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    1. It would be handy to have something in one's pocket when skirting border guards with a fake ID.

      I do like the value of good tools.

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  4. In my mind, the most valuable two resources one has is knowledge and keeping your mind and body in good shape. If you can keep those two resources intact, then all other resources can be acquired.

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    1. Mind and body, plus strength of spirit.

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  5. Hermit's Baby Sis (Texas Ann)October 22, 2014 at 9:03 AM

    Well said and Amen, Sixbears..

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    1. Thanks Hermit's Baby Sis, Nice of you to stop by and say hello. I'll keep my eye out for Texas Ann from now on.

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  6. Personally, I would prefer junk silver, if I hadn't already had to sell all mine. I once read that the best trade items in hard times would be whiskey and .22 shells. I tend to agree.

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  7. Whiskey I can make. Sure wish I'd picked up even more bricks of 500 when they $12.

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  8. I am a member of the GPAA, Gold Prospectors Assoc. of America and have found a little of it. Not enough to pay for the trip to the gold dig, but it was a heck of a lot of fun.

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    1. Looks like you had the right attitude.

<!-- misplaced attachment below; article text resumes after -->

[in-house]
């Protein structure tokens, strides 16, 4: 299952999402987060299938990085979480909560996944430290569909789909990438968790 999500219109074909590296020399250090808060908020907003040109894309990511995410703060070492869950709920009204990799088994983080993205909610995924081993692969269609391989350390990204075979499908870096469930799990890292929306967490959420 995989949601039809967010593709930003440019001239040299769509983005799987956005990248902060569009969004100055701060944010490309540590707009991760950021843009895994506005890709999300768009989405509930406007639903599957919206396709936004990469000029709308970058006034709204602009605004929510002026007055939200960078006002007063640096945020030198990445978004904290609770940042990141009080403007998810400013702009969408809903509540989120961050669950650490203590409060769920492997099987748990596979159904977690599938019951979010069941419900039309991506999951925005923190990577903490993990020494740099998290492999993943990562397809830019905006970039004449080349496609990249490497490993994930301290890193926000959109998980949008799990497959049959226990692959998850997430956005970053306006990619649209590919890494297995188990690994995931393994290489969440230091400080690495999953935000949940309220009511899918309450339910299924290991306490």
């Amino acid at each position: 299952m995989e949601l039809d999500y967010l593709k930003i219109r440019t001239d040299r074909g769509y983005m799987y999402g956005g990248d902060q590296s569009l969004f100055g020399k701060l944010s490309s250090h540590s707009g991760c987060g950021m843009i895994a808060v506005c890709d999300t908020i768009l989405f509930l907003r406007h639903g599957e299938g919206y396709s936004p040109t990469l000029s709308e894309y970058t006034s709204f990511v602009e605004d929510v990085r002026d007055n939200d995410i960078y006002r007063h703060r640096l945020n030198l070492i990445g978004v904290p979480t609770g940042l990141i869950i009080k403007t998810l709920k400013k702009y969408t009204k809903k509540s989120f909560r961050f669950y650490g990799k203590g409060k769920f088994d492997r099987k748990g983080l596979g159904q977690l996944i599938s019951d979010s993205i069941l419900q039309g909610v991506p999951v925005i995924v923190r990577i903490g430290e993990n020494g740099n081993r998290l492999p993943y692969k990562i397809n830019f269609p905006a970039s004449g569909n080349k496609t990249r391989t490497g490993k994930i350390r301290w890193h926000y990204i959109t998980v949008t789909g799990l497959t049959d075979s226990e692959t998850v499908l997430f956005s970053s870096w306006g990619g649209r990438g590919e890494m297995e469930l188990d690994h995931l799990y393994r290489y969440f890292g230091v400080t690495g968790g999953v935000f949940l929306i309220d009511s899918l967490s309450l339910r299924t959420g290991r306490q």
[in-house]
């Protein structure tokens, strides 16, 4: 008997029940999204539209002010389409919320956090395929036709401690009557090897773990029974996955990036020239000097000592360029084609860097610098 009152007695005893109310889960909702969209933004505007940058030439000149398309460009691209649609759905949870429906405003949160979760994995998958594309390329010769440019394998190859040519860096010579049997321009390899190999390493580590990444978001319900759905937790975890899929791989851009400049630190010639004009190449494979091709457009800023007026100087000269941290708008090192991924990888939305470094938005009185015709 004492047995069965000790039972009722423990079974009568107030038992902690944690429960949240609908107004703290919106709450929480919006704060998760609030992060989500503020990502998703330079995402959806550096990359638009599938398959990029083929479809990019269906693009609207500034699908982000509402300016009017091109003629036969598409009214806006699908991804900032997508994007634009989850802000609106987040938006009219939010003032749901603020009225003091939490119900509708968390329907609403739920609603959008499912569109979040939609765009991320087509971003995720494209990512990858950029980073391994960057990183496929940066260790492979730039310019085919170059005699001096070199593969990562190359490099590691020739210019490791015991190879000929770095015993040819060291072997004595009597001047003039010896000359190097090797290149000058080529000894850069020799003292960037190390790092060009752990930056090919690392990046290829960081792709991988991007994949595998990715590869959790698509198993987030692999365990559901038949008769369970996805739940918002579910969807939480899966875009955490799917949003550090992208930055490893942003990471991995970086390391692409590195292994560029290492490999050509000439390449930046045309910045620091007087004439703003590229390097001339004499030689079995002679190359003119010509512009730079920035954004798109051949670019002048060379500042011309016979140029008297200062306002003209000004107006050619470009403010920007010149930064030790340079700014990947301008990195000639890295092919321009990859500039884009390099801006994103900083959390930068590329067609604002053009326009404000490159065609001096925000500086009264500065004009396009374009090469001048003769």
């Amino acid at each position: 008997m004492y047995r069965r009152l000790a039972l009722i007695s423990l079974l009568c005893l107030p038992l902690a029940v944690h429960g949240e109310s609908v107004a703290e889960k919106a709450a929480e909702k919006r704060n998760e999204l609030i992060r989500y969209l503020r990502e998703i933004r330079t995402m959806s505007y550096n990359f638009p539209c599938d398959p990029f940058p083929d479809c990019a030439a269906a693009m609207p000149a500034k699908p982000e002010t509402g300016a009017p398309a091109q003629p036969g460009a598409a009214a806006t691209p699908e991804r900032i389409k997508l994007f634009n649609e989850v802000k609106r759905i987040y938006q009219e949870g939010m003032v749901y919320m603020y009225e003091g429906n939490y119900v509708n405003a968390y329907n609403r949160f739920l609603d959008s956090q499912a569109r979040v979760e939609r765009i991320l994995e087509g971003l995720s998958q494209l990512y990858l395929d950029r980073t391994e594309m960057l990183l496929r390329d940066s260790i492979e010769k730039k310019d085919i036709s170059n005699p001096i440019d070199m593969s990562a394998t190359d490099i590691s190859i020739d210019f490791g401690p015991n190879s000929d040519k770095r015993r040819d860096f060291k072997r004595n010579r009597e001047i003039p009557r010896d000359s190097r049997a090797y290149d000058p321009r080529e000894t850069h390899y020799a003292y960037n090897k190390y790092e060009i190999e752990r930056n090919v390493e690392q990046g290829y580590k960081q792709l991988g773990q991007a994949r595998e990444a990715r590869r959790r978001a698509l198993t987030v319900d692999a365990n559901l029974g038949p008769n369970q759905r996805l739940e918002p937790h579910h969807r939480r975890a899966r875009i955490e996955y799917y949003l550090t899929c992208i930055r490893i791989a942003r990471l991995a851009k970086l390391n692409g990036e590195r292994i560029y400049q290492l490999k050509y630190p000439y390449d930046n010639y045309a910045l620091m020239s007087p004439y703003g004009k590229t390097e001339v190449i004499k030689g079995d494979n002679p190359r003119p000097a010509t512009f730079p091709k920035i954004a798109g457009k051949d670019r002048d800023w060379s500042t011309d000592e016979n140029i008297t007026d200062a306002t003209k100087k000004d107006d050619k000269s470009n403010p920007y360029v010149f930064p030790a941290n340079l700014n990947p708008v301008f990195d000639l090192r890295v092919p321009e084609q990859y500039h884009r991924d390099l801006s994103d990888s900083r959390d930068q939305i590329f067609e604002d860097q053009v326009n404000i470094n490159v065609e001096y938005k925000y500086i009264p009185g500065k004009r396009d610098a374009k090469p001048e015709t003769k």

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  9. Gorges Smythe is dead on re: Silver ves gold.
    I was in Havana during the 24 hours when Batista was leaving as Castro walked in. The Cuban Peso was 1:1 with the US dollar, but within hours the Peso went to virtually zero. My Cuban escort nearly cried when I gave him an inexpensive 35mm camera. The camera had an intrinsic value.
    Lesson learned, I have collected a fair amount of so-called "junk-silver." Junk silver is small change minted before 1954 from nearly pure silver but owing to its worn condition worth only its face value and of no interest to collectors. Hence, a 1954 dime, today, at the store, is worth exactly 10 cents. Why small, beat up silver dimes as opposed to gold in any shape or form? Imagine going to the store to buy a quart of oil for your van... you offer the store a gold coin worth hundreds of dollars today, but the shop keeper gives you baskets full of worthless paper in change! But, a 10 cent nearly pure silver dime would mean you could barter it for oil, beans and ammo. Google Junk Silver...lots of advice and where/how to buy it.

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    1. Makes sense that small silver "junk" coins would be more easily exchanged. Gold has too much value for most purchases.

      However, my investment in .22 ammo has outperformed most other investments.